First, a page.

242 F.2d 592
MERCK & COMPANY, Inc., Appellant,
Floyd E. KIDD, Appellee.
United States Court of Appeals Sixth Circuit.
April 6, 1957.
Hayward H. Coburn, Philadelphia, Pa. (Joseph A. McAfee, Egerton, McAfee, Armistead & Davis, Knoxville, Tenn., Ernest L. Nagy, Drinker, Biddle & Rehath, Philadelphia, Pa., on the brief), for appellant.
Ben F. McAuley, of Poore, Cox, Baker & McAuley, Knoxville, Tenn. (Frank H. Marsh, J., of Cheek, Taylor & Marsh, Knoxville, Tenn., on the breif), for appellee.
Before McALLISTER, MILLER and STEWART, Circuit Judges.
STEWART, Circuit Judge.
This is an appeal from a judgment entered upon a jury verdict for personal injuries in a diversity of citizenship case. The underlying facts are no longer in dispute.
The appellee was injured when his leg came in contact with a power saw. His injuries were severe, consisting of a large cut in his right thigh extending down to the bone. He was taken in a state of shock to a hospital in Knoxville, where his wife signed on his behalf a consent to any medical or surgical procedure the surgeon or physician in charge of his case might deem necessary. Because of the appellee's condition the hospital's resident surgeon administered a quantity of blood plasma before performing emergency surgery. The plasma had been manufactured by the appellant.
The appellee made a normal recovery and was discharged from the hospital about a week later. Some two months thereafter, he became afflicted with jaundice, and his condition was diagnosed as probably homologous serum hepatitis. He was confined to a hospital for several days and to his home during a long period of convalescence. The jury determined that this illness had been caused by the blood plasma administered to him upon the occasion of his leg injury, and the appellant does not now dispute that finding.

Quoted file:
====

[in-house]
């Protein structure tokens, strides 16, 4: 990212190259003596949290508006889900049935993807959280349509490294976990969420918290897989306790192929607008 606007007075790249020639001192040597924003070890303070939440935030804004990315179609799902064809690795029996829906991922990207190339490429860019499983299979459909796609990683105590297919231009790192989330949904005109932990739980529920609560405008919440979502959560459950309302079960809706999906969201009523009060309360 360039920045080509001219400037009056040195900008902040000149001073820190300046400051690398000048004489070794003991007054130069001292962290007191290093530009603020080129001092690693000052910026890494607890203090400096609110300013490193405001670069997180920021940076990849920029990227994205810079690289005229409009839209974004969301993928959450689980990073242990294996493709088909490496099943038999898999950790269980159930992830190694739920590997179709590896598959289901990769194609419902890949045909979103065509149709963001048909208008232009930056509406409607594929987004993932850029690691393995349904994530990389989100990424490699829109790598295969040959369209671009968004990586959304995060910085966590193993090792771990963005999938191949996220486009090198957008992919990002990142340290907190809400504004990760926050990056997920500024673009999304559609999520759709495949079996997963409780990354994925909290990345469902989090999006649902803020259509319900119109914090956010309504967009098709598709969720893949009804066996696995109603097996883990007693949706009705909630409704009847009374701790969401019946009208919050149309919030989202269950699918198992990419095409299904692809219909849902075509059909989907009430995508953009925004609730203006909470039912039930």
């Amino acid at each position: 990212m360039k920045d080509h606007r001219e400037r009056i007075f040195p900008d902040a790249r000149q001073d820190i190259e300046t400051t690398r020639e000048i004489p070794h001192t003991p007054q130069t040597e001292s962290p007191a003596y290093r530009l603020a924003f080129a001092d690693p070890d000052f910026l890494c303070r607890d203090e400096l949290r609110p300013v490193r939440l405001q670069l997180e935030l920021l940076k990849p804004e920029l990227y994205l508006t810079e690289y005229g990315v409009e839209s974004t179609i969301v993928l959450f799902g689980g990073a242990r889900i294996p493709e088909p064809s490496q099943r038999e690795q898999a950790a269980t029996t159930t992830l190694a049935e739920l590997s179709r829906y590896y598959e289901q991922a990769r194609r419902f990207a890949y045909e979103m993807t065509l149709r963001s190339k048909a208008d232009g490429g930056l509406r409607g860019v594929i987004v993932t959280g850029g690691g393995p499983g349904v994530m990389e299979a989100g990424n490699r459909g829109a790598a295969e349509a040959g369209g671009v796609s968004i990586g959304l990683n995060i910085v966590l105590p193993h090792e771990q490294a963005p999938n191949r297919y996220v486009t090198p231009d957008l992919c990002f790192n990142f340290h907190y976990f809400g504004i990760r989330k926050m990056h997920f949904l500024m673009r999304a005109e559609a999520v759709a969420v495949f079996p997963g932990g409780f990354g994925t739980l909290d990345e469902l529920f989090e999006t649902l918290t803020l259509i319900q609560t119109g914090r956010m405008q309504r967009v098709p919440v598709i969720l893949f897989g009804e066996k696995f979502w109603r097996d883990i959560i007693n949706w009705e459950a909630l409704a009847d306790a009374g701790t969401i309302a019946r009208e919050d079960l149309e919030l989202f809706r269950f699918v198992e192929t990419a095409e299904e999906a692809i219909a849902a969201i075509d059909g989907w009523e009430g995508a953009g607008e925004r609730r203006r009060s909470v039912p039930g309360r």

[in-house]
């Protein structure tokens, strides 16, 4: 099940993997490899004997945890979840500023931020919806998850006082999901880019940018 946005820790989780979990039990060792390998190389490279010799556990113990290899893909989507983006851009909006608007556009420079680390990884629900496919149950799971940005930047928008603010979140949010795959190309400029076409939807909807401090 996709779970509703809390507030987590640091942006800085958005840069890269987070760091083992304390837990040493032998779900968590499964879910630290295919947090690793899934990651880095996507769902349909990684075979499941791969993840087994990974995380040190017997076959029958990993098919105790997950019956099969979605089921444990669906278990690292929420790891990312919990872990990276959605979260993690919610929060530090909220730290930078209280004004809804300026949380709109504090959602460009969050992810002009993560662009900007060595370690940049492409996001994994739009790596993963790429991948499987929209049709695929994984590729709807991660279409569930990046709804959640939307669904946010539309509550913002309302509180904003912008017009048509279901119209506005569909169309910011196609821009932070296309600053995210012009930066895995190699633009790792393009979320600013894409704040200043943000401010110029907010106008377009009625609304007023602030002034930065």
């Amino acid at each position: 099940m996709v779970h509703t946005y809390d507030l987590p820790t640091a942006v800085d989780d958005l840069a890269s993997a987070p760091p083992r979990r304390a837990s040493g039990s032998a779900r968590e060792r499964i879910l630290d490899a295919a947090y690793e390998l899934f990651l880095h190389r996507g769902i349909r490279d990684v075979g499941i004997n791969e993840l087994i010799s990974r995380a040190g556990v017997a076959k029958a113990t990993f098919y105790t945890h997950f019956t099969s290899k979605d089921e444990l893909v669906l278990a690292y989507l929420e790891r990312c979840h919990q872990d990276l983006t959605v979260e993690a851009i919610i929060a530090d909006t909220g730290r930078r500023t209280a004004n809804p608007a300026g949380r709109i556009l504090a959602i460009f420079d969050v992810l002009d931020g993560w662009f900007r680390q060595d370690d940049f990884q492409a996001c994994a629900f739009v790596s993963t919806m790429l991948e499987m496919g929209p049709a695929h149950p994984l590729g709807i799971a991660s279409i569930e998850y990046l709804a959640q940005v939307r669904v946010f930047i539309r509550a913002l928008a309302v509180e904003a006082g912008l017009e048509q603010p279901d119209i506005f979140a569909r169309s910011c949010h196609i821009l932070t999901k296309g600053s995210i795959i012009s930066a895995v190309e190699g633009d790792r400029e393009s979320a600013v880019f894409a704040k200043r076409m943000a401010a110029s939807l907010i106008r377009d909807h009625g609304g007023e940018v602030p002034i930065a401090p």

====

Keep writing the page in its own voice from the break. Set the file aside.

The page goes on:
The plasma in question is a dried powder which by the addition of sterile water is quickly reconstituted into liquid blood plasma which can then be administered as a substitute for whole blood. It has marked advantages over whole blood, particularly for emergency use. Among these advantages are its stability, and the fact that it can be administered safely without first determining the blood type of the recipient.
The manufacture of blood plasma is regulated by the United States Department of Health, Education and Welfare under the Virus, Serum and Toxin Act, 42 U.S.C.A. § 262. The appellant was licensed under that statute to manufacture the plasma in question, and it was manufactured in conformity with the administrative standards promulgated thereunder.
The manufacturing process involves pooling the blood from a substantial number of donors and then processing the pooled blood so as to form the dried plasma. If the blood from a single donor contains the virus of serum hepatitis, there is a risk that a patient to whom the product is later administered may develop the disease. Despite every effort to screen the donors, it is recognized that the possibility that the hepatitis virus may be present in dried plasma cannot be completely obviated. Moreover, if the virus is present, it cannot be discovered by microscopic examination or by any other test known to medical science. It cannot be removed nor destroyed by any known method which does not also destroy the utility of the plasma. As counsel for the appellee concedes, 'The only known way to determine whether the virus is present in any given lot of plasma is to give the plasma to a human volunteer and await developments.'